South Africa’s teaching profession watchdog, the South African Council of Educators (SACE) has busted a teacher in Limpopo for working in the province for 20 years with fake qualifications.
As disclosed, the activities of the unnamed teacher came to light after the watchdog launched an investigation into numerous cases relating to teachers using fraudulent qualifications to secure jobs.
It was found during the investigative process that the teacher continued to receive her salary for a period of 20 years, despite being unqualified.
According to SACE, most teachers who secured jobs with fake qualifications often produce qualifications from the University of Zululand, Unisa and the University of North West.
The organization added that 593 complaints involving teachers were processed in 2015 alone. Reports had it that out of these complaints, a total of 77 hearings were instituted, resulting in 70 educators being found guilty.
Furthermore, a total of 25 teacher registrations were struck off the roll indefinitely, while five were struck off for definite periods. Forty educators received other sanctions. For the period under review – from April 1 to November 10 – a total of 50 sexual abuse cases and 140 cases of corporal punishment of learners were received.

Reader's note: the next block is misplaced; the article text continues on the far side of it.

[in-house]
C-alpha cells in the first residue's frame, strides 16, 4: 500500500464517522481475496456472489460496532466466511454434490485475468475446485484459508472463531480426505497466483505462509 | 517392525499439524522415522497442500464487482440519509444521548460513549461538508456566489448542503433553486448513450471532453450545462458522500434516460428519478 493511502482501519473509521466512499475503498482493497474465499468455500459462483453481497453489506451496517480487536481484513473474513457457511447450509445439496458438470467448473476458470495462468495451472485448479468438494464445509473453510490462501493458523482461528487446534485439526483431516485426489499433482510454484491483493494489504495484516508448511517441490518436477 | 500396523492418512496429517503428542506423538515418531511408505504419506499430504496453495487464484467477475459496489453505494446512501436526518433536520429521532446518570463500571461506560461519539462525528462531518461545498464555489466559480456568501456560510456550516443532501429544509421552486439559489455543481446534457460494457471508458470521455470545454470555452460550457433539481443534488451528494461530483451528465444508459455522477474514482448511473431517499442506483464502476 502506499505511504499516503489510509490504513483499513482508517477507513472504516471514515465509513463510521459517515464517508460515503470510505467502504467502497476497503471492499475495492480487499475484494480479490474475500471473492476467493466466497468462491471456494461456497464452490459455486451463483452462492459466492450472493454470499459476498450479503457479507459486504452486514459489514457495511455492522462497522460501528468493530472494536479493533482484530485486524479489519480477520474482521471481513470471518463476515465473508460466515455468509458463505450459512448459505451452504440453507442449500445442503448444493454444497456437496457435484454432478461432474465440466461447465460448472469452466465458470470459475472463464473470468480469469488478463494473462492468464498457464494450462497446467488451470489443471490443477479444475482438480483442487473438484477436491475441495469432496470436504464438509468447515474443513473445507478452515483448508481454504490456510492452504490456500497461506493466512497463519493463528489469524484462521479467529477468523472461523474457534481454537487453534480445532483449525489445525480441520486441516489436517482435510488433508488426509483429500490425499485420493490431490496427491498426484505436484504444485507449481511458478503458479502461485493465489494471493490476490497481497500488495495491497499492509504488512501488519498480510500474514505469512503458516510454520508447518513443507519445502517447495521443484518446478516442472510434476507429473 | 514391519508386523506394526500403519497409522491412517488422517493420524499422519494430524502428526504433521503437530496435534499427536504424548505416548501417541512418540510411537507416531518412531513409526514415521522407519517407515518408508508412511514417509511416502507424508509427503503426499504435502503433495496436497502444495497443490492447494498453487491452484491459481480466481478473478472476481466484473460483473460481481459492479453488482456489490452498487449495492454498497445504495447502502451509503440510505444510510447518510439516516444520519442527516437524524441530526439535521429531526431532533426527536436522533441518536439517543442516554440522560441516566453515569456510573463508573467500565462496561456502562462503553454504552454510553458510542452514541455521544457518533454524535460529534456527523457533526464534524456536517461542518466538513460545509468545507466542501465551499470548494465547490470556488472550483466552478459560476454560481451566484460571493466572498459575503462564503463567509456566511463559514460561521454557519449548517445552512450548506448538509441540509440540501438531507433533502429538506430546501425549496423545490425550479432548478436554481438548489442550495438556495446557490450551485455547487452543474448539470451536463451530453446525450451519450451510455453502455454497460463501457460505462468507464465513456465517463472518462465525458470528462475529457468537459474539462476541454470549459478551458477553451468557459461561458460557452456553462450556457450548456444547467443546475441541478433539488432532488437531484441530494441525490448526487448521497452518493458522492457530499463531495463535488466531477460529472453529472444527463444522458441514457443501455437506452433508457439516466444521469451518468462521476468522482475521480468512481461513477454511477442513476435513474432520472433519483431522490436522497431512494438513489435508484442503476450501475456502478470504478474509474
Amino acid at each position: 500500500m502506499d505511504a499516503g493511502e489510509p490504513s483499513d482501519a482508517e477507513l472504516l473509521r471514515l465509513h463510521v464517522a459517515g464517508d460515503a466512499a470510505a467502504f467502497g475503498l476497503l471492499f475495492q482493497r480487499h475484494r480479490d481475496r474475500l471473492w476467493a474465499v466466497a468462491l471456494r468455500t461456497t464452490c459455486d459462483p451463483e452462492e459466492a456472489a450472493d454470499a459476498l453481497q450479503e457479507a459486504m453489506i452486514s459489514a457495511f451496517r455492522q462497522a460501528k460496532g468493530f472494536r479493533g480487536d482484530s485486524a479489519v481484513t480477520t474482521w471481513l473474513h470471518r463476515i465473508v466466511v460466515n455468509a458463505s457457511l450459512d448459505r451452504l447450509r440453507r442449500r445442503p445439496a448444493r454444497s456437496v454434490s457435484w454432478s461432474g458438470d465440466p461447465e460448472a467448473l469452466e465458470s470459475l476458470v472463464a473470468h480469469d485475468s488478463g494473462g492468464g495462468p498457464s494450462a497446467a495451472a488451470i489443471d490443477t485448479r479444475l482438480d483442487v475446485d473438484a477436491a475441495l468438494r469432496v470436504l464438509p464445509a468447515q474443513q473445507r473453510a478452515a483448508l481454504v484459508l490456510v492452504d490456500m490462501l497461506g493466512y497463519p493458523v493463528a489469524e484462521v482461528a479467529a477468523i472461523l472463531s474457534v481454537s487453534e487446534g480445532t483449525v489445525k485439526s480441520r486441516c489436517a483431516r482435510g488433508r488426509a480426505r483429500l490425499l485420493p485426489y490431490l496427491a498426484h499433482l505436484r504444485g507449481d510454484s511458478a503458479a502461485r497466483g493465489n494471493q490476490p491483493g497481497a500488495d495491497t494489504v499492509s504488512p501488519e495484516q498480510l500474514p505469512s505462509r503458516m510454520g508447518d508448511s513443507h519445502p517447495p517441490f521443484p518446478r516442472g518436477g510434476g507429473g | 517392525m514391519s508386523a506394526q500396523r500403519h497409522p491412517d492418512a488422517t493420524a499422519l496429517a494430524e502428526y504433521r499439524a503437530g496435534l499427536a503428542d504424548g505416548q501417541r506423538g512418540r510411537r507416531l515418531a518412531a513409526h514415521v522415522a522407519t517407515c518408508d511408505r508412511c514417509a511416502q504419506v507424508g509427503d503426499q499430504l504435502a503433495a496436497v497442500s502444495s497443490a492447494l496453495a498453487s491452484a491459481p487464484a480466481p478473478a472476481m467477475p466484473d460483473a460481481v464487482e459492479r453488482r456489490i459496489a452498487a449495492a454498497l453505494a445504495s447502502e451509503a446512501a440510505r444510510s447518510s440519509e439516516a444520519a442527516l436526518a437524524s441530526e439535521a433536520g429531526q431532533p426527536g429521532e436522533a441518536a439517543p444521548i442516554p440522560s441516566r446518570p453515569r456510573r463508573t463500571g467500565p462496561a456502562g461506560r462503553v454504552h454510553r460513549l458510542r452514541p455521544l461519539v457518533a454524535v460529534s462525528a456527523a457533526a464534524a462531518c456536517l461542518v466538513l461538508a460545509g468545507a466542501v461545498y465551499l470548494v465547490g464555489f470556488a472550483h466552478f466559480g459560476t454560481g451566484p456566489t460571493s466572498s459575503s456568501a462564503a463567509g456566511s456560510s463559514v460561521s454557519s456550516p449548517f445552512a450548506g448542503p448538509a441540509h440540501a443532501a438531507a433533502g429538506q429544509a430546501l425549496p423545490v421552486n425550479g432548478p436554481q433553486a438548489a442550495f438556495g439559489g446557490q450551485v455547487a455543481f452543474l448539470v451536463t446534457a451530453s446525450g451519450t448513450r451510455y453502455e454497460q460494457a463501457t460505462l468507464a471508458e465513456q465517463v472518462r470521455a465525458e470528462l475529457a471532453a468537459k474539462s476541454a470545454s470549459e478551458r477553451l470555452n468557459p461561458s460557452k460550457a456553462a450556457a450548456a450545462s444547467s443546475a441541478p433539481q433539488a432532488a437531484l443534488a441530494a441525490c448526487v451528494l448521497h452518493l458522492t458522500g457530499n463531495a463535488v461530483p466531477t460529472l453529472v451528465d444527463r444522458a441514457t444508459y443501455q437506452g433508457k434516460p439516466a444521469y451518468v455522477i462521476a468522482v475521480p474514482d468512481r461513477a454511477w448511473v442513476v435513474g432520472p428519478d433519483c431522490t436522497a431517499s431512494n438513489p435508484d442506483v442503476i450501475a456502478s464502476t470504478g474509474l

The organization added that from April to October this year, a total of 33 educators were wiped off from the roll of educators indefinitely and their names forwarded to the Department of Social Development to be included in the register of persons declared unfit to work with children.
In the meantime, SACE has confirmed the teacher’s resignation. Nonetheless, it vowed that she must not get away with her crimes.
“A case is being pursued by the legal authorities, and someone will have to answer. Paperwork allowing her to work and get paid is available, so someone must tell us how they will get the state’s money back from her,” said SACE chief operations officer Tsedi Dipholo.
The education watchdog also warned teachers working with fake qualifications to either get their qualifications or flee from the education sector.